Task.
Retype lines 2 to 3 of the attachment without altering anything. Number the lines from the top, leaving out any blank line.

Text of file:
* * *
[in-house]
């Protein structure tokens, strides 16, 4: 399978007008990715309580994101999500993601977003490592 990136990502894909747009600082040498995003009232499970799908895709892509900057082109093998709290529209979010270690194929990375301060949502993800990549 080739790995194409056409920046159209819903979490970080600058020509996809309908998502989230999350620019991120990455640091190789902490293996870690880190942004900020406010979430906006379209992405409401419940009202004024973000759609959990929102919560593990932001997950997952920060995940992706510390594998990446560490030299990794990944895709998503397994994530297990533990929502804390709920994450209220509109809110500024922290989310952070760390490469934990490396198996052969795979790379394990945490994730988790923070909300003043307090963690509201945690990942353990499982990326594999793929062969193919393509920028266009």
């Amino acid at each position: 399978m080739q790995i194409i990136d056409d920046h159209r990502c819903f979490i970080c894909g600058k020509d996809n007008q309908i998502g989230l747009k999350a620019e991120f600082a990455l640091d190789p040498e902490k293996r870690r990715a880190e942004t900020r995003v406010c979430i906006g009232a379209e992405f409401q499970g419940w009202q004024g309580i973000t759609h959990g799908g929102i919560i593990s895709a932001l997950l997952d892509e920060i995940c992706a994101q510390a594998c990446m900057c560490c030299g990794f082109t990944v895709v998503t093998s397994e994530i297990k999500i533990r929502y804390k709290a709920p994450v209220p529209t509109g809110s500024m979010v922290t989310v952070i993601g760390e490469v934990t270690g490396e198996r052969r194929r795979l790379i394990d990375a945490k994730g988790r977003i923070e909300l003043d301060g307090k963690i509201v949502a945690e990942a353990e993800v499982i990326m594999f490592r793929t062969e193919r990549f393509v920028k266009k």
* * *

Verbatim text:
């Protein structure tokens, strides 16, 4: 399978007008990715309580994101999500993601977003490592 990136990502894909747009600082040498995003009232499970799908895709892509900057082109093998709290529209979010270690194929990375301060949502993800990549 080739790995194409056409920046159209819903979490970080600058020509996809309908998502989230999350620019991120990455640091190789902490293996870690880190942004900020406010979430906006379209992405409401419940009202004024973000759609959990929102919560593990932001997950997952920060995940992706510390594998990446560490030299990794990944895709998503397994994530297990533990929502804390709920994450209220509109809110500024922290989310952070760390490469934990490396198996052969795979790379394990945490994730988790923070909300003043307090963690509201945690990942353990499982990326594999793929062969193919393509920028266009």
């Amino acid at each position: 399978m080739q790995i194409i990136d056409d920046h159209r990502c819903f979490i970080c894909g600058k020509d996809n007008q309908i998502g989230l747009k999350a620019e991120f600082a990455l640091d190789p040498e902490k293996r870690r990715a880190e942004t900020r995003v406010c979430i906006g009232a379209e992405f409401q499970g419940w009202q004024g309580i973000t759609h959990g799908g929102i919560i593990s895709a932001l997950l997952d892509e920060i995940c992706a994101q510390a594998c990446m900057c560490c030299g990794f082109t990944v895709v998503t093998s397994e994530i297990k999500i533990r929502y804390k709290a709920p994450v209220p529209t509109g809110s500024m979010v922290t989310v952070i993601g760390e490469v934990t270690g490396e198996r052969r194929r795979l790379i394990d990375a945490k994730g988790r977003i923070e909300l003043d301060g307090k963690i509201v949502a945690e990942a353990e993800v499982i990326m594999f490592r793929t062969e193919r990549f393509v920028k266009k």